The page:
Vicarious liability for employee assault
Posted: 4th March 2016
In a case of which all employers who have dealings with the public should take note, the Supreme Court has upheld a damages claim in respect of an incident in which a supermarket customer was savagely beaten by a petrol station attendant. In a ruling which broke new legal ground, the Court found that the attendant’s employers, a national supermarket chain, were vicariously liable for his appalling behaviour.
The customer had gone to the petrol station to check his tyre pressures but had also asked the attendant if he could use its facilities to print out some documents from a USB stick. His request was met by a torrent of racist abuse. After pursuing him onto the forecourt, the attendant punched and kicked him repeatedly as he lay prone. He suffered serious head injuries which resulted in him developing epilepsy.
The customer sued the supermarket chain but had his case dismissed by a judge, and subsequently by the Court of Appeal, on the basis that what the attendant did was no part of his job and that his employers could not be held legally responsible for his behaviour. The customer had died during the course of the proceedings, but lawyers representing his family continued to pursue the case.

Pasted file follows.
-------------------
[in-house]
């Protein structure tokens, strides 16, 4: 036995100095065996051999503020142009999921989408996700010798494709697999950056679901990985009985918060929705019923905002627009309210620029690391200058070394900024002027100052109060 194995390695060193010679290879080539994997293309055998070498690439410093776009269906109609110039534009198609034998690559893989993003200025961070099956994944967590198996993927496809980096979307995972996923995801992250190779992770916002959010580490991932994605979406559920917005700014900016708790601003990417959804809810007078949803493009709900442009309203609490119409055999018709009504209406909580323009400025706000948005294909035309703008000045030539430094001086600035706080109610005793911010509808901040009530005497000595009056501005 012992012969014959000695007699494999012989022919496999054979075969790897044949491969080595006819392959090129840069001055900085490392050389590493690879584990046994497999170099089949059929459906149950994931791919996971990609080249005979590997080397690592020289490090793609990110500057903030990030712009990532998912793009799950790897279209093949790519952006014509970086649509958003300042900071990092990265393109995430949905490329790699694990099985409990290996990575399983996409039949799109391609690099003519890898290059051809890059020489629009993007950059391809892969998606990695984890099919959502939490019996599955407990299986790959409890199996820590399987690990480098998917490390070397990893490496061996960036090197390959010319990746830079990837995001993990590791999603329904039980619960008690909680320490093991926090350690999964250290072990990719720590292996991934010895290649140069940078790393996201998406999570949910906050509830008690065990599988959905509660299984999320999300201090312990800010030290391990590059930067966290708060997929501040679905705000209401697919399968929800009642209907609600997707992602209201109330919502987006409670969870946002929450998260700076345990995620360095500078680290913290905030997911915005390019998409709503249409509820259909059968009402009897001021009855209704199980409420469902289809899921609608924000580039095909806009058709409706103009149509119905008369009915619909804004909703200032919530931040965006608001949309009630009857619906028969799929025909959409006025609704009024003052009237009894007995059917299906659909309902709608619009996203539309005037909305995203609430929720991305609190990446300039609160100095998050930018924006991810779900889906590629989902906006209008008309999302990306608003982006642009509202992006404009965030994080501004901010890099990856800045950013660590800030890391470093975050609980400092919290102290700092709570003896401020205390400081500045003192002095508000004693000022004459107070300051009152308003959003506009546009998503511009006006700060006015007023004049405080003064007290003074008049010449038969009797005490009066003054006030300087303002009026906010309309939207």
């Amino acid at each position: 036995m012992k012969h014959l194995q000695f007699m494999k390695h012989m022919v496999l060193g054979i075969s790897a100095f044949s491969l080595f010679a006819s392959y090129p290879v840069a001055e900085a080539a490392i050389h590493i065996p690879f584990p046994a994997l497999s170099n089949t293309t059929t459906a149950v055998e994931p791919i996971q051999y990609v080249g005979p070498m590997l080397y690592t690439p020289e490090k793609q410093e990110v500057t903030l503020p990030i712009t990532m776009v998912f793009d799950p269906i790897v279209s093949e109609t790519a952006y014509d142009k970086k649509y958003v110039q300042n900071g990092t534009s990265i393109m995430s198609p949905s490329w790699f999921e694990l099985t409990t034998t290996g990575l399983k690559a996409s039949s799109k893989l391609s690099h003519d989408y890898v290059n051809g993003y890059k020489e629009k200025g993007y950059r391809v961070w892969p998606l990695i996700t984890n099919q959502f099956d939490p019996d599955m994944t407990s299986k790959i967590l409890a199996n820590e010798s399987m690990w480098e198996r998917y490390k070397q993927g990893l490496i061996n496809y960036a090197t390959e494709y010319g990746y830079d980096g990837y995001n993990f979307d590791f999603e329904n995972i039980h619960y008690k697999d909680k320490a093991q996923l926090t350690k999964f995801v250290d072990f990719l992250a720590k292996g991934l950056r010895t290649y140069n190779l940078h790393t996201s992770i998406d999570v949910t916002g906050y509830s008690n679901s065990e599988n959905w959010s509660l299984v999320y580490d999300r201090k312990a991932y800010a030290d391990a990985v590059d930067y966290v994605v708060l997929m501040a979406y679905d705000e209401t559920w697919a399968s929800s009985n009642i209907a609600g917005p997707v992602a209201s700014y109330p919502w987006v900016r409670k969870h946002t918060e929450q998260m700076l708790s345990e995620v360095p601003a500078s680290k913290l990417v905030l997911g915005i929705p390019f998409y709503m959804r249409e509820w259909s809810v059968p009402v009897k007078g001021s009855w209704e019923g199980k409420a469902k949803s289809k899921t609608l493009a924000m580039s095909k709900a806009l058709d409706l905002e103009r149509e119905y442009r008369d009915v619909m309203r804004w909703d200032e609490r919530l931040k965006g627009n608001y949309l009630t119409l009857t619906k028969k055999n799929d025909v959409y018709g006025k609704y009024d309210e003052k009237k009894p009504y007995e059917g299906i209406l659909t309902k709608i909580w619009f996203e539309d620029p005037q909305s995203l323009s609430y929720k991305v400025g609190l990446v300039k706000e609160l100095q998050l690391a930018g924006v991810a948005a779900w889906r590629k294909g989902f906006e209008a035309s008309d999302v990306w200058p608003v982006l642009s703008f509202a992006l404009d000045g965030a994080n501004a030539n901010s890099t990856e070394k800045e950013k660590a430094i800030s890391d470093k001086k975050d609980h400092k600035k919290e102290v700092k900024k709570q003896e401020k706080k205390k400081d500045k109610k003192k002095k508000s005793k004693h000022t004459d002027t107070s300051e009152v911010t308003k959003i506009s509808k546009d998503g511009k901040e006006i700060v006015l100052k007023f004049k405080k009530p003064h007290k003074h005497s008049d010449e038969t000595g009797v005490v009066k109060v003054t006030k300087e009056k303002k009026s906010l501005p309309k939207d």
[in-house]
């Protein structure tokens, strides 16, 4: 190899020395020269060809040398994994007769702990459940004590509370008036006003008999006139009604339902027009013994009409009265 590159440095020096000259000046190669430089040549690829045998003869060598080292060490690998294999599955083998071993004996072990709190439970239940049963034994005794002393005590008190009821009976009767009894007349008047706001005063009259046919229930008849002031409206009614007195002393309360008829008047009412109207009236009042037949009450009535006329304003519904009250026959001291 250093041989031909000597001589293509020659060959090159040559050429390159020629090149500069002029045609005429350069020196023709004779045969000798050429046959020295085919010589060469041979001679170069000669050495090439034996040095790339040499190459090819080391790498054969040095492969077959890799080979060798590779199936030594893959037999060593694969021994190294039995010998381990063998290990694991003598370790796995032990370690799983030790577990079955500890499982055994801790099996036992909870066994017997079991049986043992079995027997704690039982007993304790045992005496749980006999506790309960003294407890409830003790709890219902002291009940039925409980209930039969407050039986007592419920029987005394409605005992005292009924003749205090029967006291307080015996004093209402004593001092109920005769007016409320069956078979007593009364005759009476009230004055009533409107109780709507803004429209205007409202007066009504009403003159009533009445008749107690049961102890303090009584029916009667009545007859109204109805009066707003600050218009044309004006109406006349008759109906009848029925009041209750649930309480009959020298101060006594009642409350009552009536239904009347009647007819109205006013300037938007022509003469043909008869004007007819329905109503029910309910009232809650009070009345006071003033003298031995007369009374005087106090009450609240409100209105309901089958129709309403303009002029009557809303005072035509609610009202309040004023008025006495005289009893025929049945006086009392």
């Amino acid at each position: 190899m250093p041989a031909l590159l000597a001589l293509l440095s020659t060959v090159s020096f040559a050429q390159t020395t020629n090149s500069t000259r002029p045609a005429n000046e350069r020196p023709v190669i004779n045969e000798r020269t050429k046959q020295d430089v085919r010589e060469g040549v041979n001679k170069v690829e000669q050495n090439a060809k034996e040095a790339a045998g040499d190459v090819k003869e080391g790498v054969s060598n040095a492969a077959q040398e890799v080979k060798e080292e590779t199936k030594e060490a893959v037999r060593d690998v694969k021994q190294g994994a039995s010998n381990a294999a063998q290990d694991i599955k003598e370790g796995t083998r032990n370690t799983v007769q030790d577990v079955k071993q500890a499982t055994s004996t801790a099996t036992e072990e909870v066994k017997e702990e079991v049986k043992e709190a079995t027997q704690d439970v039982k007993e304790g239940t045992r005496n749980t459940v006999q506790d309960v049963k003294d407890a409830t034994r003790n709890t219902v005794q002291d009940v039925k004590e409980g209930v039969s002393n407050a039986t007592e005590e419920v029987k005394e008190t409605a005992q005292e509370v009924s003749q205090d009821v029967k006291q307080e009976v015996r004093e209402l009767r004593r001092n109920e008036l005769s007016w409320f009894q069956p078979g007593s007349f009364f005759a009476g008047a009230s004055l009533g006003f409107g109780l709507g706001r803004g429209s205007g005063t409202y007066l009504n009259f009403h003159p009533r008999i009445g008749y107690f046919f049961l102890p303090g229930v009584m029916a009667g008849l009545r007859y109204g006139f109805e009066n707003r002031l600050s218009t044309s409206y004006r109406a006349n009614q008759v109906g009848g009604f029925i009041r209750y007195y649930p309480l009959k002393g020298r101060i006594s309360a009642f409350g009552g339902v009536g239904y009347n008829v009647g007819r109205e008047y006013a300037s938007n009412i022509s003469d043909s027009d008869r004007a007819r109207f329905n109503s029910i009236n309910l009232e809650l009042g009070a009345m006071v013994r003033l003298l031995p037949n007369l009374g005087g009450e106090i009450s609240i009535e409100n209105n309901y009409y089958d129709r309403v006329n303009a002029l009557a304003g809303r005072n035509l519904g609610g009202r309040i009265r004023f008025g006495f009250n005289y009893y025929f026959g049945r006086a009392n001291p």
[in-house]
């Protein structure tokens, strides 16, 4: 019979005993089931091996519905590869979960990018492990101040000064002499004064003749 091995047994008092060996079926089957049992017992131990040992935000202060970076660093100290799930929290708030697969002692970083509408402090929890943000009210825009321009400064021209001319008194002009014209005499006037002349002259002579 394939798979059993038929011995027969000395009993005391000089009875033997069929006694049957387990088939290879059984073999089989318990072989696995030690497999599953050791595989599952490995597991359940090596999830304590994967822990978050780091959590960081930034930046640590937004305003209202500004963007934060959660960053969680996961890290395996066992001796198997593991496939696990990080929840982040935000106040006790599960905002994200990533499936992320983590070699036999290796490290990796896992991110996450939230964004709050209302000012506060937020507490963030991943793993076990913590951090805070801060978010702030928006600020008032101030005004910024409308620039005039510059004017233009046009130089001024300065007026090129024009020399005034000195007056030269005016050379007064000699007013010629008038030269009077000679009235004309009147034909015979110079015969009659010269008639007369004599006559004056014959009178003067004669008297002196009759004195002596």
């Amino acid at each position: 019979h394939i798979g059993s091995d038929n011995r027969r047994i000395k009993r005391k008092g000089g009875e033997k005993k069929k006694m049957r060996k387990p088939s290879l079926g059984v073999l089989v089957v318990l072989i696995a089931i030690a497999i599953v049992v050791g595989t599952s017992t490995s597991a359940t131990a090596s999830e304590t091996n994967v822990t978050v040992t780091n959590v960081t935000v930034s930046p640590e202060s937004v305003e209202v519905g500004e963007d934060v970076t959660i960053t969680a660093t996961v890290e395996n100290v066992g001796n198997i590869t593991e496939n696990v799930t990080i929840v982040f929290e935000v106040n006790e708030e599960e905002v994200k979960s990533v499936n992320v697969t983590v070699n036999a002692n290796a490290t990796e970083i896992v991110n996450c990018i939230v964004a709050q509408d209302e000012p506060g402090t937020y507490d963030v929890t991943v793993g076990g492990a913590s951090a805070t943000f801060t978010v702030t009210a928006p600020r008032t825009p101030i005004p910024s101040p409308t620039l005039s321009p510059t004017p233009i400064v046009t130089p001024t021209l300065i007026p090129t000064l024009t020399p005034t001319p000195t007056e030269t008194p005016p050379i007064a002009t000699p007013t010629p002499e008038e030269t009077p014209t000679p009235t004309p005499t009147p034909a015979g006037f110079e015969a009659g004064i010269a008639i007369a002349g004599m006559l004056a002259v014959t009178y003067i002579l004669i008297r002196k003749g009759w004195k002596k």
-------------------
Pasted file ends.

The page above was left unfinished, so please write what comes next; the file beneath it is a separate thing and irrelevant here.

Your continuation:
In upholding the family’s appeal, the Court noted that it was part of the attendant’s job to attend to customers, to interact with them and to respond to their inquiries. His conduct was inexcusable and it could not be said that he had metaphorically taken off his uniform the moment he stepped out from behind the counter.
In ordering the customer never to return to the petrol station, the attendant was purporting to act in his capacity as a supermarket employee. His motive in launching the attack was irrelevant and it mattered not whether his actions were driven by personal racism rather than a desire to benefit his employers’ business.
The Court’s decision opened the way for the customer’s estate and dependants to seek substantial compensation in respect of his lost earnings and the pain and suffering he endured before his death. The amount of damages payable by the supermarket chain had yet to be assessed.